Friday, July 21, 2006

As edition editor of the latest copy of Writers in Education, published by NAWE, one of the pieces that really excited me was an article on using science in writing by Ann Lackie. This wasn't just because it was interesting and well-written, but because it got me interested in science, something I'm ashamed to say years of school teachers never managed to do! So, I'm very pleased Dr Jennifer Rohn, editor of Lablit, has kindly allowed me to copy her favourite 'lablit' books on my blog. The site is well worth a visit, not just because of the interesting article by the novelist, Clare Dudman. In addition, news of 'lablit' (I'm going to keep repeating that, I love it!) publishing can be found here, and this list is constantly updated.

Dr Jennifer Rohn writes: Science in literary fiction occurs along a continuum, from passing references and peripheral scientist characters to a rich, full-blown experience in which realistic scientists feature as central characters and their research endeavors underpin the plot. What makes this latter end of the spectrum, which I call 'lab lit', so engaging is that while the delivery of the science is still subtle and unobtrusive, and human interest vitalizes the narrative arc, the reader is effortlessly drawn into a hidden world viewed from a scientist's eyes. Such a perspective is rare in today's environment where, despite the saturation of science in our media, non-stereotyped representations of researchers and their craft rarely see the light of day. I estimate that there have been only a few dozen pure 'lab lit' novels ever written; these are five of my favorites:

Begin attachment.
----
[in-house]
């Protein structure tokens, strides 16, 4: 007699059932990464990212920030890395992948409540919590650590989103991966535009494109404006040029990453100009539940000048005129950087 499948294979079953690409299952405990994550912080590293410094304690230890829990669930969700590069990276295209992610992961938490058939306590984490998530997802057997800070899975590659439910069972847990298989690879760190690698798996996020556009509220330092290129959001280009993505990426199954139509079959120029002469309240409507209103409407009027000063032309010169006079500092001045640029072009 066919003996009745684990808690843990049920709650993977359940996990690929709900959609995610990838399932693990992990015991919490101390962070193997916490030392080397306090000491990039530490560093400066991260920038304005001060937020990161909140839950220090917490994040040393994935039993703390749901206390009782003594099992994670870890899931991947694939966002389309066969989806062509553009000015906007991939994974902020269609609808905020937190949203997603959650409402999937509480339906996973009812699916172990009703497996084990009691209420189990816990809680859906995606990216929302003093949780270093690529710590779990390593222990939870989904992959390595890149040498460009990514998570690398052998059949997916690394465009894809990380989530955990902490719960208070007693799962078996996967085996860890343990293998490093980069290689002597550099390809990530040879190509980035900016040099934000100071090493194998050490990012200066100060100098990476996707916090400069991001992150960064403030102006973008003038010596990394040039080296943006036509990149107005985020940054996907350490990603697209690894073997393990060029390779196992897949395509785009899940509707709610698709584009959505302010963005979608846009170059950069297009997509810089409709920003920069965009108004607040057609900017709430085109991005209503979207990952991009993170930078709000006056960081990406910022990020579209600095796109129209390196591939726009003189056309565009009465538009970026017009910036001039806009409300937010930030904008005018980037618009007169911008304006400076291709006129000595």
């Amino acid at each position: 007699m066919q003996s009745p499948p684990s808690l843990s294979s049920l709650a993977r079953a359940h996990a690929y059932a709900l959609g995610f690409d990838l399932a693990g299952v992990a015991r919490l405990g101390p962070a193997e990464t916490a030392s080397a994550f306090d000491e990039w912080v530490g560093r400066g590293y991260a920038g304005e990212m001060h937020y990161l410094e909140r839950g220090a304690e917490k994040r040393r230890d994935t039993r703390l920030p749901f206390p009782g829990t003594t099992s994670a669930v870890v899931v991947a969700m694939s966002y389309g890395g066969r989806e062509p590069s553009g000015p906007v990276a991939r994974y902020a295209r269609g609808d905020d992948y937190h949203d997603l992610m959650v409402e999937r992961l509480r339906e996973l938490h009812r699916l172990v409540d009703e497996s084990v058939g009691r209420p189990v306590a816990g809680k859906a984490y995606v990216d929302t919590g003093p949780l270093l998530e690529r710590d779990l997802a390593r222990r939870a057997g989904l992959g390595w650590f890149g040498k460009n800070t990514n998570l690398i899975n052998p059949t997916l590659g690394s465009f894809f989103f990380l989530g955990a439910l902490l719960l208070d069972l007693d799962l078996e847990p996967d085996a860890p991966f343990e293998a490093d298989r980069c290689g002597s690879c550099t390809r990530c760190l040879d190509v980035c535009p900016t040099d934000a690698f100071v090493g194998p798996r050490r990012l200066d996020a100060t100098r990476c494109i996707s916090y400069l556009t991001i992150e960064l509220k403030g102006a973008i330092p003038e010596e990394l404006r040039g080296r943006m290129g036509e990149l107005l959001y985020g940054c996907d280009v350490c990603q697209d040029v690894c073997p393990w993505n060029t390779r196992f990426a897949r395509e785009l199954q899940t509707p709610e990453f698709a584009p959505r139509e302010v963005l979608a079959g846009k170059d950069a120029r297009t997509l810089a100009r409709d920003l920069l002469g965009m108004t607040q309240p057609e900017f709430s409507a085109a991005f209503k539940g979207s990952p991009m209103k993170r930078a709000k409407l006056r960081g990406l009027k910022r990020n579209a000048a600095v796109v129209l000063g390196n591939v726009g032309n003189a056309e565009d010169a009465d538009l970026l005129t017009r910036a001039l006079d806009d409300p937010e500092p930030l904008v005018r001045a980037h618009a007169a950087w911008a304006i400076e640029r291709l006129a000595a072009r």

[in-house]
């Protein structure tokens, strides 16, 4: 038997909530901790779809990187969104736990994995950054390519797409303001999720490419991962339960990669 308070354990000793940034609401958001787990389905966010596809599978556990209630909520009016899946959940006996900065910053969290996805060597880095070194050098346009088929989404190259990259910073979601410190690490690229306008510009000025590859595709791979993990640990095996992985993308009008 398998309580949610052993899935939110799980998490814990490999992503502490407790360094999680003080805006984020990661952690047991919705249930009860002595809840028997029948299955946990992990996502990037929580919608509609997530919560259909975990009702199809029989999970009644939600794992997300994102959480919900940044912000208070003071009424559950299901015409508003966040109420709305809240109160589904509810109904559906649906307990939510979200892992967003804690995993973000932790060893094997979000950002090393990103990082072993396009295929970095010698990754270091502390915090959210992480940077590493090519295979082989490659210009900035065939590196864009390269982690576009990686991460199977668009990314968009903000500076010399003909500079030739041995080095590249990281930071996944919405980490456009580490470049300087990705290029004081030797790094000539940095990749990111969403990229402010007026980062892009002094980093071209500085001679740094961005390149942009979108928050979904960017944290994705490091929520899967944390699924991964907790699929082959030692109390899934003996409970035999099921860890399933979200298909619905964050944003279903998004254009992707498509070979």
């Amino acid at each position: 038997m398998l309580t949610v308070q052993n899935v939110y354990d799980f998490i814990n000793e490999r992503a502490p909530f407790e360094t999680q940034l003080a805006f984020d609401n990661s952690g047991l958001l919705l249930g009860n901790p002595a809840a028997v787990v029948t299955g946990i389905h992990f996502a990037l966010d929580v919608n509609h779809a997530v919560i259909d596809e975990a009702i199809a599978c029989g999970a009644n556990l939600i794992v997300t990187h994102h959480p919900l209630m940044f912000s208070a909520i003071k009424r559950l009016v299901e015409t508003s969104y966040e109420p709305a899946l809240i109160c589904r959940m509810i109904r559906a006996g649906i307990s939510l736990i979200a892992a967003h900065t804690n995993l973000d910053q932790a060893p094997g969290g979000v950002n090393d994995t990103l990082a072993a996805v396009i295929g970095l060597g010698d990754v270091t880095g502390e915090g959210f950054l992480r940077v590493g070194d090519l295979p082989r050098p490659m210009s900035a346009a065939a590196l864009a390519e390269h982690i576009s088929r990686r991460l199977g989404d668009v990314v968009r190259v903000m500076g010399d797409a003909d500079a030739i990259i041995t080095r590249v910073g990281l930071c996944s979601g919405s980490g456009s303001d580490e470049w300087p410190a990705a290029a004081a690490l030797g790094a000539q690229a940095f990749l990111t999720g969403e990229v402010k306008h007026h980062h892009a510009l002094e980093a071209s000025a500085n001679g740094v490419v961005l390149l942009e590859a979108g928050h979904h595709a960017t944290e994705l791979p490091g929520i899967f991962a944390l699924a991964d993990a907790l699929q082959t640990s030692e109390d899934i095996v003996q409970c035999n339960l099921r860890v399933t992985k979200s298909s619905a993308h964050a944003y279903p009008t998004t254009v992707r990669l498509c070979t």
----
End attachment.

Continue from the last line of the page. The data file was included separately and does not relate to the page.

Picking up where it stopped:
Cantor's Dilemma (Carl Djerassi)

A cancer researcher throws integrity to the wind in pursuit of the Nobel Prize. Immersed in my PhD research in the 80's, this was the first 'lab lit' book I ever encountered, and I was equally delighted to find a novel set in my beloved world and bemused that there seemed to be so few other examples.

Paper (John McCabe)

This black comedy/thriller features a disgruntled biochemist propelled from his tedious research rut by a second-hand laptop full of suspicious DNA code - 'lab lit noir' at its finest. When I read this in the 90's, I too was a disillusioned postgrad, and the experience resonated.

Mendel's Dwarf (Simon Mawer)

An intellectual, bittersweet story of a dwarf geneticist studying the molecular basis of his own condition; in the process, egomania and self-hatred mutate into enlightenment.

Long For This World (Michael Byers)

In this tense tale of love and hubris, a medical geneticist becomes so fond of his pediatric patient that he decides to treat the child in secret without going through the proper ethical channels.

Intuition (Allegra Goodman)

'Lab lit' hits the bestseller lists this year, giving the genre a well-deserved boost of popular exposure: Secrets, lies and scientific fraud threaten to tear apart a close-knit cancer laboratory in Boston.

1 comment:

Clare Dudman said...

Thanks for the mention, Sarah!